Proper routine pruning focuses on improving overall tree architecture and reducing risk to your property, without excessive or unnecessary cuts. At Arbor Bay, Inc. we're trained to solve the problem in as few cuts as possible, so your tree still looks like a tree with all the benefits of a tree, and you're not over-paying to have branches cut for no reason. We have an ISA Tree Risk Assessment Qualification (TRAQ) arborist to help determine risks. We have a Prescription Pruning Qualification (PPQ) arborist to write appropriate pruning specifications to mitigate the risk concerns. And every person on our team is trained weekly by our ISA Board Certified Master Arborist on proper pruning, rigging, and working techniques.

Call today to set up a free estimate with an ISA Certified Arborist. We can discuss proper pruning, pruning intervals, and the right time of year for your species of tree.

How often should I have my trees pruned?

This is a tough question to answer without first seeing your tree, but on average we like to put native hardwoods on a (2 to 3)- year pruning interval, and palm trees on a (1)- year interval. If you have a newly-planted hardwood, we recommend yearly pruning for the first three years to promote proper structure.

Learn more about mature hardwood pruning here: https://hort.ifas.ufl.edu/woody/preventive-pruning.shtml.

What else should I be doing for my trees?

Great question! I spend a lot of time trying to keep trees alive for developers during construction, and I've learned quite a bit the hard way in doing so. A basic model I use for tree preservation during development also applies to urban trees on existing residential properties. We say that tree preservation is a sink or swim practice, and we want you to SWIM! You can apply this model to your tree(s).

S - Space. Give the tree plenty of space. Try to keep lawnmowers, foot traffic, etc. as far from the tree as practical as you can without losing yard function. Soil compaction is near the top of the list for cultural problems causing tree decline. And if you're a developer, keep construction equipment out of the PRZ.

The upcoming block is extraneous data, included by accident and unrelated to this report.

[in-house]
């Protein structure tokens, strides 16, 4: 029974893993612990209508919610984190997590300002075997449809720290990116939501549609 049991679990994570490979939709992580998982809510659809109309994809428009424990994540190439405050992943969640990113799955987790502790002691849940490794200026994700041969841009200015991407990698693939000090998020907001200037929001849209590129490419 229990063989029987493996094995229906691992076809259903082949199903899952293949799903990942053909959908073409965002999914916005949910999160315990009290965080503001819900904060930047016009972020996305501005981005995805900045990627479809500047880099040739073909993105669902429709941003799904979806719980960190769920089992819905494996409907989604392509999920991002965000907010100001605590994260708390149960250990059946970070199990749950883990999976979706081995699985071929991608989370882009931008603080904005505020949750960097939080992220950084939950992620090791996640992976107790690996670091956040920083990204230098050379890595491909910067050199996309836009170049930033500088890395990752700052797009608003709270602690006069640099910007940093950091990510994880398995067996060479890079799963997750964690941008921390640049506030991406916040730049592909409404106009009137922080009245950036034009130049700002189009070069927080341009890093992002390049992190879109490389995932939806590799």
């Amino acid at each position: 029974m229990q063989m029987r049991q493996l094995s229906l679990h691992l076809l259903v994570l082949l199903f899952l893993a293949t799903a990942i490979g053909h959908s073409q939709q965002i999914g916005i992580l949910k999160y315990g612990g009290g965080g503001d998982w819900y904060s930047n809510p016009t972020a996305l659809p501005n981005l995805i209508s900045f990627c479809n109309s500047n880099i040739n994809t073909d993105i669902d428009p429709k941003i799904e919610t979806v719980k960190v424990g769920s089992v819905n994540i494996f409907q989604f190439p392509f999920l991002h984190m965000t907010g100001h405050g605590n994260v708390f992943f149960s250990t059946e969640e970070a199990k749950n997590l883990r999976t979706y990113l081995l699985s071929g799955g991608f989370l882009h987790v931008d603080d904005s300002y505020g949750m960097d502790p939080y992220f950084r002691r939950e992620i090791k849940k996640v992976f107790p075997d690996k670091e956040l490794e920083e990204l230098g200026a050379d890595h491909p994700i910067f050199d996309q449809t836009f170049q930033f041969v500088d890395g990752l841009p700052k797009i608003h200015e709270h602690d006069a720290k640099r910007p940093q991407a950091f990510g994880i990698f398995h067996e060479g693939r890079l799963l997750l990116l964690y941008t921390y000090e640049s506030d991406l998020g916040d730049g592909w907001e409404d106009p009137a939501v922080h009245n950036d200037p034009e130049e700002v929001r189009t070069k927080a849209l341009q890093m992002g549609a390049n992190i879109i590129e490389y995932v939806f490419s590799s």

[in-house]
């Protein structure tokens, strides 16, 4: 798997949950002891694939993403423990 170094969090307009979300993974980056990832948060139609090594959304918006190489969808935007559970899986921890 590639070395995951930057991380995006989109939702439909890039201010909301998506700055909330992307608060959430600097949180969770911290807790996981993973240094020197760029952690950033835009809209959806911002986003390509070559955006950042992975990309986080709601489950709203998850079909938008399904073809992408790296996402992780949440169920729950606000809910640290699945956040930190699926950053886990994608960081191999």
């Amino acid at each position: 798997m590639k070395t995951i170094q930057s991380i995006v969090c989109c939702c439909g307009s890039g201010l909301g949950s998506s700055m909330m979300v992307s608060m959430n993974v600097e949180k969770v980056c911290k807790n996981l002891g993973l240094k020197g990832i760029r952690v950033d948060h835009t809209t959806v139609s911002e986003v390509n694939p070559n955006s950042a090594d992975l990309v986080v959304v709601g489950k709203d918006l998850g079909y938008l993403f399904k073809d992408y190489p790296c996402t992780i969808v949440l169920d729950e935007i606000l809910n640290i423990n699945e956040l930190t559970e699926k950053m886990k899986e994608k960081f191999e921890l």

W - Water. In times of hot dry weather, we recommend to soak the entire dripline (surface area under the tree crown) with water at a rate of approx. 10-gallons per inch diameter of your tree every 7-14 days. So an example would be a 30" DBH live oak would require 300-gal of water once every +/- 10 days during dry season, which is usually April-September in Tampa, only on weeks where it doesn't rain. Trees like a heavy watering and then to be left alone to dry out, so the typical grass irrigation schedule is not typically sufficient.
I - Inspections. Have your tree inspected regularly. For builder lot trees, I recommend every 6 months. For urban residential sites with existing homes, every 1-2 years is typically adequate. We can provide a more detailed recommendation after seeing your tree in person. Regular inspections will help catch problems before they become fatal, and proper documentation would also help cover your liability if something happens to your tree in a storm. In Florida, you have duty of care to look for and solve problems with your trees. Do your tree, yourself, and  your insurance company a favor and have your tree inspected regularly by a competent arborist.
M - Mulch. Mulch is the most powerful tool in the arborist toolkit when used correctly. It helps reduce compaction to the soil, improves organic content in the soil, reduces water loss from evaporation, helps insulate the soil during cold weather, keeps lawnmowers from damaging roots, etc. etc. Find out more about proper mulching here: https://extension.psu.edu/mulching-landscape-trees. Arbor Bay, Inc. provides free mulch for any clients who request it. For a small labor cost, we can spread the free mulch for you.